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Computing Colloquium - Developing Geophysical Fluid Dynamics Models on Emerging Architectures

October 23, 2019 @ 4:00 pm - 5:00 pm MDT

Dr. Frank Giraldo
Professor of Applied Mathematics
Naval Postgraduate School

Oct. 23rd, 2019 4:00 pm
US Bank Building room 200
(101 S Capitol Blvd Ste 102, Boise, ID 83702)

Developing Geophysical Fluid Dynamics Models on Emerging Architectures
In this talk, I will describe our approach to developing computational fluid dynamics (CFD) models that will run on emerging computer architectures. I will review our past experience with writing a single-source code-base for use with various types of architectures and whether this approach is sustainable. Questions that arise are: which programming language is best suited for this task and how performant can these models be? Rather than talking in generalities, I will discuss results related to two modeling efforts underway at the Naval Postgraduate School. The first is the NUMA model which is a mature mostly Fortran-based atmospheric model and the second is the CLIMA model which is a new modeling framework written in Julia with components for both the atmosphere and ocean (with more components to be added in the future).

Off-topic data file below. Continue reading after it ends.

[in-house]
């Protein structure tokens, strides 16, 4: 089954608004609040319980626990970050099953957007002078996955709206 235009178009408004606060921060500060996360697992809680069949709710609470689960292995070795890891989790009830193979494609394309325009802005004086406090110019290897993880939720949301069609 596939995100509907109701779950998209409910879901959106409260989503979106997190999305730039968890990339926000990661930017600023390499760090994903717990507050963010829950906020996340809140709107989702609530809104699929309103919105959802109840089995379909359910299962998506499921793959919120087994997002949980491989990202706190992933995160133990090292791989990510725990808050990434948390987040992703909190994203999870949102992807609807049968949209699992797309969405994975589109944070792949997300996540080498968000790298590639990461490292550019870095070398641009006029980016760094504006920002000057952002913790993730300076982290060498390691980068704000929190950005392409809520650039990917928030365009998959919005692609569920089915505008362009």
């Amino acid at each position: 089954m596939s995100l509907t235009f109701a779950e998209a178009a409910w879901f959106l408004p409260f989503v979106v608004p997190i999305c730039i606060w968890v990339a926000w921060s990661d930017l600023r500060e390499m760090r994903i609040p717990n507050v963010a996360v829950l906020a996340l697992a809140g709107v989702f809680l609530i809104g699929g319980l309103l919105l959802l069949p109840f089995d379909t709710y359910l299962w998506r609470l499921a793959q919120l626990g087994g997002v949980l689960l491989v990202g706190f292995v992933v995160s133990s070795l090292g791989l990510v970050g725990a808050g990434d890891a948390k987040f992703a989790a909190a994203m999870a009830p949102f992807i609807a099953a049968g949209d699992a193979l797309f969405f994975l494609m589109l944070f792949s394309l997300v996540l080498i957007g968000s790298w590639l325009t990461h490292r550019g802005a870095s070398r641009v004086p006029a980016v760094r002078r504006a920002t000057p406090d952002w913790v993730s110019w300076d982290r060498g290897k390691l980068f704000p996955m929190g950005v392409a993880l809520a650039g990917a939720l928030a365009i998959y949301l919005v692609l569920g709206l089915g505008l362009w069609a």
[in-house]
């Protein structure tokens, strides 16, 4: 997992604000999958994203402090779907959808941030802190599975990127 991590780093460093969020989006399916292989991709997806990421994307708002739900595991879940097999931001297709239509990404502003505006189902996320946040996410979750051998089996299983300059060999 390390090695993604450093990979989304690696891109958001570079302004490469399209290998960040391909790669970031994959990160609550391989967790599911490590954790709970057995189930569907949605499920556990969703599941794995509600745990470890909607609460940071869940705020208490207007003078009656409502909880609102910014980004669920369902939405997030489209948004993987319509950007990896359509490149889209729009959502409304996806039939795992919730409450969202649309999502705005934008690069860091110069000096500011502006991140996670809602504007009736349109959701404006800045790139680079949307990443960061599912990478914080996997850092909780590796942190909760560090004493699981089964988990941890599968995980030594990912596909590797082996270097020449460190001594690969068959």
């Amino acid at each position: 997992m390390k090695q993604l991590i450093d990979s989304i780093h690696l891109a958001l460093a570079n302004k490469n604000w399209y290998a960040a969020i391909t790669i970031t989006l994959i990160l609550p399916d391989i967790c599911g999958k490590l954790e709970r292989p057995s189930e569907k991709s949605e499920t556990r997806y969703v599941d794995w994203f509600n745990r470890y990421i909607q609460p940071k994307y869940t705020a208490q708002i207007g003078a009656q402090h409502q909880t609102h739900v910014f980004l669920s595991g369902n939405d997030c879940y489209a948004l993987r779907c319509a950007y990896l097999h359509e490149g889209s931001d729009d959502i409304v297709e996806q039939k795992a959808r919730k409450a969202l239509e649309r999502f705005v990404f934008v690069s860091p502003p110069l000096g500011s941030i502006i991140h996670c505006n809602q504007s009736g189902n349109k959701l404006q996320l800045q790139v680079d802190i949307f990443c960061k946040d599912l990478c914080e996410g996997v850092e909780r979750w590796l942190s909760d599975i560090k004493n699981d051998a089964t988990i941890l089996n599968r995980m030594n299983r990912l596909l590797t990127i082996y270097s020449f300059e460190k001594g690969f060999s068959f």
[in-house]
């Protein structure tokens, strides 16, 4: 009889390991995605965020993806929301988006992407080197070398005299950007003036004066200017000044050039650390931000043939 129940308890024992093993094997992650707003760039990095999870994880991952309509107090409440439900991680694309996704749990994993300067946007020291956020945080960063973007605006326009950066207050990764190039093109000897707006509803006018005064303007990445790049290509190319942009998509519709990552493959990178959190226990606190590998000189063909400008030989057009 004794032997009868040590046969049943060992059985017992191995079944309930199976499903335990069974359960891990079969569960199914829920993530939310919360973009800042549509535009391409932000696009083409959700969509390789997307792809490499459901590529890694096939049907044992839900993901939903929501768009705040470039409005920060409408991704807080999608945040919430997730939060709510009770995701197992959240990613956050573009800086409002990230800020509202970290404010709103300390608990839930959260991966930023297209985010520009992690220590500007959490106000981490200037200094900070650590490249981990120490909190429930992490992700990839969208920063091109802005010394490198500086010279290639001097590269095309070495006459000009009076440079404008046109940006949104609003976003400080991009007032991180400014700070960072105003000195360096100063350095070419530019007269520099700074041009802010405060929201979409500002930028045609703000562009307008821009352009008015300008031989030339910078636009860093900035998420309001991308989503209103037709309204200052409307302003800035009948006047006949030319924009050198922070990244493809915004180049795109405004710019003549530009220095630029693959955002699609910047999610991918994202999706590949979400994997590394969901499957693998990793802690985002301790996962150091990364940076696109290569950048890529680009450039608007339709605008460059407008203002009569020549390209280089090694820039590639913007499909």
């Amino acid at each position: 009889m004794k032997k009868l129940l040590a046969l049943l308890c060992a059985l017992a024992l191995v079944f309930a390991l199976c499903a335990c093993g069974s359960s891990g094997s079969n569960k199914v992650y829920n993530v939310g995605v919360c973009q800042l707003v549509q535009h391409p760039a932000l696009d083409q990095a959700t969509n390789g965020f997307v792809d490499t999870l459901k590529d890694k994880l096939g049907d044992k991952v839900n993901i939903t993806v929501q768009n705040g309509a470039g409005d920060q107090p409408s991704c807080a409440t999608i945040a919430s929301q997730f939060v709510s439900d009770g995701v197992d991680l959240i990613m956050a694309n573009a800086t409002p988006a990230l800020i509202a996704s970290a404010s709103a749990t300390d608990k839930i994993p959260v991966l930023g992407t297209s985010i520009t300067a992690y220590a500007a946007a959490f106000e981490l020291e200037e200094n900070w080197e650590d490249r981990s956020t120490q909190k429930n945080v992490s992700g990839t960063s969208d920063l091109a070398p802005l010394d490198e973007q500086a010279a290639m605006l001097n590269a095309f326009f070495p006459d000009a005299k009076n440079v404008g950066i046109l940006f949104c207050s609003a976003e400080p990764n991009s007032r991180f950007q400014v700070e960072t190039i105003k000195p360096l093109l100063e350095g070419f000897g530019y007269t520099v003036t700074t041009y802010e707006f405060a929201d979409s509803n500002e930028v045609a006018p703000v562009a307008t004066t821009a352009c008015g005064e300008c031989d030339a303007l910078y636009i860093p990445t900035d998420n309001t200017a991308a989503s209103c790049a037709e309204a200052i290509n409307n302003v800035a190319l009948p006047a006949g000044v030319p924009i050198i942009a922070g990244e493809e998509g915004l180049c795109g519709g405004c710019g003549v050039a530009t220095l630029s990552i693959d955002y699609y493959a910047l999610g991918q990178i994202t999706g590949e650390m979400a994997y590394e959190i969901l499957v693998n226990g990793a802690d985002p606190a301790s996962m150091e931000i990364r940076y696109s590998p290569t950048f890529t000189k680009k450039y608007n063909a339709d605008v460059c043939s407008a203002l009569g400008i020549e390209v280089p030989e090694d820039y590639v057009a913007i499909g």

Frank Giraldo is a professor of Applied Mathematics at the Naval Postgraduate School and director of the Center for Computational Mathematics. Frank serves on various national boards such as the National Earth Systems Prediction Capability (ESPC) High-Performance Computing Working Group and the National Unified Operational Prediction Capability (NUOPC) group. In addition, Frank also serves on various panels such as the DOE’s E3SM review panel (past 5 years), and the DOE’s INCITE panel in Earth Sciences (for the past 4 years, having chaired the panel for the past two years). Frank also served on the Scientific Advisory Committee for the Korea Institute of Atmospheric Prediction System when it was first founded in 2011.

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The Computing Colloquium Series is sponsored by the Graduate College, College of Arts and Sciences and College of Engineering.